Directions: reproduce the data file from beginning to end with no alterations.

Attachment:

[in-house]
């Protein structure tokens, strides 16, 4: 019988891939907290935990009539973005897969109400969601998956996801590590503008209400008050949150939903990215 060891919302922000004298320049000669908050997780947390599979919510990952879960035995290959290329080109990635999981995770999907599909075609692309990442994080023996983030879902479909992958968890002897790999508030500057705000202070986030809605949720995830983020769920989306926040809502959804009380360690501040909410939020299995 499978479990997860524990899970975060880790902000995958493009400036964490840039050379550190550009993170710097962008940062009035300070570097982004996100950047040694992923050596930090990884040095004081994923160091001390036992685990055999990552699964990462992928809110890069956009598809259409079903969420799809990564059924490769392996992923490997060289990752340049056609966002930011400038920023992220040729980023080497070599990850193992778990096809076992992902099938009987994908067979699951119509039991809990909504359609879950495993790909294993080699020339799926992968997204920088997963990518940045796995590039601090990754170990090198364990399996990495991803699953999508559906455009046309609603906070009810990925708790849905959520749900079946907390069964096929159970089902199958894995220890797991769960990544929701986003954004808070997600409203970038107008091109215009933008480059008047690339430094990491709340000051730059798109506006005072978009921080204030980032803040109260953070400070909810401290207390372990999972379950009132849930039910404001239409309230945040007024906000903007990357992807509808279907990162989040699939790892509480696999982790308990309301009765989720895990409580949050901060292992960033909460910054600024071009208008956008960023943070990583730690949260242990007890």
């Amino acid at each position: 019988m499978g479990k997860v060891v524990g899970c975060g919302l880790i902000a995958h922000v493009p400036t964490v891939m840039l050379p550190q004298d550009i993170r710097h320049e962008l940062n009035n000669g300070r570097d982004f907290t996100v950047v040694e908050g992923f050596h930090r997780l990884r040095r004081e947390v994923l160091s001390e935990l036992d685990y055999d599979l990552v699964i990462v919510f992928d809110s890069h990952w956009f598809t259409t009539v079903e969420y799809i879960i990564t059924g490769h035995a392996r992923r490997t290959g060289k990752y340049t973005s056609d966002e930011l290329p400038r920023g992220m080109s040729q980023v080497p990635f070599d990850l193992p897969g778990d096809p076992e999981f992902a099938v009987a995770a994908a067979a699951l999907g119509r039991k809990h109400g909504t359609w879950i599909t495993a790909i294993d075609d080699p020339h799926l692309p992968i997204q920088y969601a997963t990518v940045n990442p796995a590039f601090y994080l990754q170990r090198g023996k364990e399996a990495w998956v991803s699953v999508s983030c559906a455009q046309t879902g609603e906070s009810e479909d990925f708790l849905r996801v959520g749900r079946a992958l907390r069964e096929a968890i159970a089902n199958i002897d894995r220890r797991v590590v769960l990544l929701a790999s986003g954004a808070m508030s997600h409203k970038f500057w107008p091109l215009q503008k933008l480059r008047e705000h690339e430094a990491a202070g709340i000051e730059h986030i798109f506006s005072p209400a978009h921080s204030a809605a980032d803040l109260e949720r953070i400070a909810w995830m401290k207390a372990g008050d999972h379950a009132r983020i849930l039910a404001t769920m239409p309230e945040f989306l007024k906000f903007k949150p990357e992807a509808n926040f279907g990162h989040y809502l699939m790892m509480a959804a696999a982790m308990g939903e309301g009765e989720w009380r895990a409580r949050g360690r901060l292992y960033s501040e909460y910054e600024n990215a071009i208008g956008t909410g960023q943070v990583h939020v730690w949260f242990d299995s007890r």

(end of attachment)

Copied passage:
[in-house]
């Protein structure tokens, strides 16, 4: 019988891939907290935990009539973005897969109400969601998956996801590590503008209400008050949150939903990215 060891919302922000004298320049000669908050997780947390599979919510990952879960035995290959290329080109990635999981995770999907599909075609692309990442994080023996983030879902479909992958968890002897790999508030500057705000202070986030809605949720995830983020769920989306926040809502959804009380360690501040909410939020299995 499978479990997860524990899970975060880790902000995958493009400036964490840039050379550190550009993170710097962008940062009035300070570097982004996100950047040694992923050596930090990884040095004081994923160091001390036992685990055999990552699964990462992928809110890069956009598809259409079903969420799809990564059924490769392996992923490997060289990752340049056609966002930011400038920023992220040729980023080497070599990850193992778990096809076992992902099938009987994908067979699951119509039991809990909504359609879950495993790909294993080699020339799926992968997204920088997963990518940045796995590039601090990754170990090198364990399996990495991803699953999508559906455009046309609603906070009810990925708790849905959520749900079946907390069964096929159970089902199958894995220890797991769960990544929701986003954004808070997600409203970038107008091109215009933008480059008047690339430094990491709340000051730059798109506006005072978009921080204030980032803040109260953070400070909810401290207390372990999972379950009132849930039910404001239409309230945040007024906000903007990357992807509808279907990162989040699939790892509480696999982790308990309301009765989720895990409580949050901060292992960033909460910054600024071009208008956008960023943070990583730690949260242990007890």
């Amino acid at each position: 019988m499978g479990k997860v060891v524990g899970c975060g919302l880790i902000a995958h922000v493009p400036t964490v891939m840039l050379p550190q004298d550009i993170r710097h320049e962008l940062n009035n000669g300070r570097d982004f907290t996100v950047v040694e908050g992923f050596h930090r997780l990884r040095r004081e947390v994923l160091s001390e935990l036992d685990y055999d599979l990552v699964i990462v919510f992928d809110s890069h990952w956009f598809t259409t009539v079903e969420y799809i879960i990564t059924g490769h035995a392996r992923r490997t290959g060289k990752y340049t973005s056609d966002e930011l290329p400038r920023g992220m080109s040729q980023v080497p990635f070599d990850l193992p897969g778990d096809p076992e999981f992902a099938v009987a995770a994908a067979a699951l999907g119509r039991k809990h109400g909504t359609w879950i599909t495993a790909i294993d075609d080699p020339h799926l692309p992968i997204q920088y969601a997963t990518v940045n990442p796995a590039f601090y994080l990754q170990r090198g023996k364990e399996a990495w998956v991803s699953v999508s983030c559906a455009q046309t879902g609603e906070s009810e479909d990925f708790l849905r996801v959520g749900r079946a992958l907390r069964e096929a968890i159970a089902n199958i002897d894995r220890r797991v590590v769960l990544l929701a790999s986003g954004a808070m508030s997600h409203k970038f500057w107008p091109l215009q503008k933008l480059r008047e705000h690339e430094a990491a202070g709340i000051e730059h986030i798109f506006s005072p209400a978009h921080s204030a809605a980032d803040l109260e949720r953070i400070a909810w995830m401290k207390a372990g008050d999972h379950a009132r983020i849930l039910a404001t769920m239409p309230e945040f989306l007024k906000f903007k949150p990357e992807a509808n926040f279907g990162h989040y809502l699939m790892m509480a959804a696999a982790m308990g939903e309301g009765e989720w009380r895990a409580r949050g360690r901060l292992y960033s501040e909460y910054e600024n990215a071009i208008g956008t909410g960023q943070v990583h939020v730690w949260f242990d299995s007890r």